Public relations today is an expansive field, so it’s no wonder that many people, young and old, are looking to study public relations through a higher learning institution.
But, before making the leap, those people want to know what to do with a public relations degree once they have it.
That’s what this article is all about: what you can do in the PR field once you’re fresh out of school with a new degree in hand.
There are many different career options for PR professionals these days, though it’s worth keeping in mind that some of these options won’t be available right away, requiring prior PR experience.
One of the most popular career options for those who are just entering the PR industry is working for a PR firm that has established itself, with many clients already in tow.
The bigger the company, the more employees they need to keep things running smoothly, and that’s exactly where you come in.
But if you’ve just graduated or you’re still in school learning all about PR, then trying for a full-time job right away might not be the best way to go.
Let’s look at the options.
The first option, and perhaps the easiest, is to apply for internships with PR companies.
While this is something you can do either while in school or right after you’ve graduated, it’s important to remember that not all internships are created equal.
After searching for internships for just a few minutes, you’ll quickly notice that there are many different kinds.
Some internships only last a few months while others might last a whole year, or more in some cases.
Some internships will offer full pay, others simply a pay stipend, and others will pay nothing at all.
You should also take a close look at the companies behind each internship. Consider the kinds of clients they tend to work with and whether those clients gel well with your interests.
In the end, the best internship is the one that fits your needs. If you can’t afford to commit to a full-time, unpaid internship, then filter those out during your search.
If you don’t have consistent transportation, then focus on virtual internships only.
No matter the internship, there’s always a good chance that the company will consider hiring you when the internship has ended, especially if you already get along with the other employees.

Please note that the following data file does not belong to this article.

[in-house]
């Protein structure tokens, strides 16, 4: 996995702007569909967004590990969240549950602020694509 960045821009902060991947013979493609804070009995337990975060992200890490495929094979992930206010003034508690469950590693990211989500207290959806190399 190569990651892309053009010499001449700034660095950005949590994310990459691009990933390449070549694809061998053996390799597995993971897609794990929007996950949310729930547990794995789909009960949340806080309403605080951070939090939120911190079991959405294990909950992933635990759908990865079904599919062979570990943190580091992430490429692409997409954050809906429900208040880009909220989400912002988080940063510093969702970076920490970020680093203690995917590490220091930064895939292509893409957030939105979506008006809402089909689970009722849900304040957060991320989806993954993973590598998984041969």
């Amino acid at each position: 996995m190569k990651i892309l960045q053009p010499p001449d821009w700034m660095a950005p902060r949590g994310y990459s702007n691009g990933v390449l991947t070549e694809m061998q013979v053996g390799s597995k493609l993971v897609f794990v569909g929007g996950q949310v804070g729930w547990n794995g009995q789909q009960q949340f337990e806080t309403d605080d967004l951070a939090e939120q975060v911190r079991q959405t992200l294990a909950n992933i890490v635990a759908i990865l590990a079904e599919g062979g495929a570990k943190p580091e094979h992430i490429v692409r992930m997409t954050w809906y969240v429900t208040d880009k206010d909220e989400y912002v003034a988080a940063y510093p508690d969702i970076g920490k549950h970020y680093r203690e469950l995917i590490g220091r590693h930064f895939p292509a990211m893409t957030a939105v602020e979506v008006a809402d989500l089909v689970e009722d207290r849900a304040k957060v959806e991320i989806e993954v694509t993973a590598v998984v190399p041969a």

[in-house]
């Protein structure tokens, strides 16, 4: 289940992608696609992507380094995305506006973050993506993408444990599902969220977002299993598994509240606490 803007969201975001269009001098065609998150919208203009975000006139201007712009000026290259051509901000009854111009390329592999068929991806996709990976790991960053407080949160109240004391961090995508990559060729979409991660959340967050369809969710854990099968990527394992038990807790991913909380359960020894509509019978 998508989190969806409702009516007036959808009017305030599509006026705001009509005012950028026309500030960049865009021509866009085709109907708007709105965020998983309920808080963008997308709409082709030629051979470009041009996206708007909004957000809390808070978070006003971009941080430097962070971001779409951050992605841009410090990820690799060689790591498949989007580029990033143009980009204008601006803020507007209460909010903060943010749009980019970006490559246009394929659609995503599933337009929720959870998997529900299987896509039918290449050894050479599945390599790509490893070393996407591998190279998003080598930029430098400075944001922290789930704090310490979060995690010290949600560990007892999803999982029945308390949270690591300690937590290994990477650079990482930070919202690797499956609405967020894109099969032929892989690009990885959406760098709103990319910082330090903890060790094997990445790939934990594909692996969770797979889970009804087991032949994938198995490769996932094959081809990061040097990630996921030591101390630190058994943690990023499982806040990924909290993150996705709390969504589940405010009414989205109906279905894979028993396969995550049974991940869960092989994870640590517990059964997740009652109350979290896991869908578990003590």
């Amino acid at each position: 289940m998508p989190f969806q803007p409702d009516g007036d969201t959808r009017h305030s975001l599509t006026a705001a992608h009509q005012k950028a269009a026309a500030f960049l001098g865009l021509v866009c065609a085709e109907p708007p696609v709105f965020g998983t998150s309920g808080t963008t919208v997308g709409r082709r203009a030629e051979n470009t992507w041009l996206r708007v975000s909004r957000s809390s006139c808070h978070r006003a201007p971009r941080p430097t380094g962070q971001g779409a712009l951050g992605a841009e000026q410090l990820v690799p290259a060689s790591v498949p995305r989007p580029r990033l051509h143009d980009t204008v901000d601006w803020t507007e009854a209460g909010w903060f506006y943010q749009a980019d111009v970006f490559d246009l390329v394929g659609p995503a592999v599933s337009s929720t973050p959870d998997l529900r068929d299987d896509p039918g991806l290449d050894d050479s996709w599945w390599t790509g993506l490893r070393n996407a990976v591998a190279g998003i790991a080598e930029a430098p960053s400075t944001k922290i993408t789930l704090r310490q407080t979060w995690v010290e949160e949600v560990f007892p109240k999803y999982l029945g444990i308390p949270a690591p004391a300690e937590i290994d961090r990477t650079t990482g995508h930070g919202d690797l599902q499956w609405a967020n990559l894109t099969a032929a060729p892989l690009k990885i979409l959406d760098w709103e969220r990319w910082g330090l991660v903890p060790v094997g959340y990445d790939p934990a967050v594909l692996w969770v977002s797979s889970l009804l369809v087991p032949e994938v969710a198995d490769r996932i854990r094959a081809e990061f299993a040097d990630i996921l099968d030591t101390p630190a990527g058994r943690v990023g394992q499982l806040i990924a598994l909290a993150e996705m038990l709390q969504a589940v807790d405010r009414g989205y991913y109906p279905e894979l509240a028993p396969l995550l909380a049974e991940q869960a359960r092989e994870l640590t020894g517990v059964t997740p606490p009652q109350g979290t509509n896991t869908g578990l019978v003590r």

Interviewing for a full-time PR job right out of college is certainly an appealing option, not the least because these positions often include generous salries, benefits, and maybe even a parking spot.
But of course, the challenge of securing one of these jobs for yourself before you have any real PR experience is substantial.
There’s going to be a lot of competition, and not just from other recent graduates with similar degrees.
You’ll have to contend with more experienced candidates, meaning you’ll need to prove your worth to the company in just one or two short interviews.
But if you can do that effectively, you’ll likely make it onto the shortlist and might even get hired after only a handful of job applications.
Once you’ve secured such a role, you’ll have the comfort and security of a full-time job, which is a great way to start your PR career.
If you enjoy the corporate culture, then you may even want to start pursuing promotions within the company.
If you’re an especially talented PR professional, then you might earn a managerial role after just a few years.
The most important part is to work hard every day and learn from your mistakes. This is a great way to be noticed for your work and prove that you can handle a great deal of responsibility.
Starting your own business can be a harrowing experience, and it will be extremely difficult if you try immediately after earning a degree.
But if you’ve already put years and years in with a larger PR company and you’re looking to brand out, it can definitely be a great way to do just that.
Starting your own PR service is also advisable for anyone who finds that they dislike working in an office building with lots of other coworkers.
Starting your own business not only means getting out of that office but also that you’ll be the boss of anyone you choose to include in your new business venture.
Obviously, this route requires a large financial investment on your part, and there’s no guarantee that your new company will find success right away.
Still, many people enjoy the rush of striking out as an entrepreneur and making a name for themselves.
In certain ways, working as a freelance publicist can be quite similar to starting your own business, at least in terms of freedom and professional responsibility.
Instead of working alongside others in an office, you can offer your services virtually, most likely as an independent contractor.
This way, you can be in charge of your own schedule and potentially even work for multiple clients at once, increasing your financial security.
The downsides, of course, are that you’ll need to pay for your own health benefits and everything else as well, including any business expenses you accrue.
You can use professional contacts to find work or access any number of online freelance job boards where thousands of different employers list tasks on a daily basis, along with associated deadlines and special requirements.
Please keep in mind that these are all just suggestions for different careers within PR. Don’t feel the need to limit yourself to these options and remember that finding your own path can take time.
When you’re patient and you work hard day in and day out, you’ll start to see where and when you work best.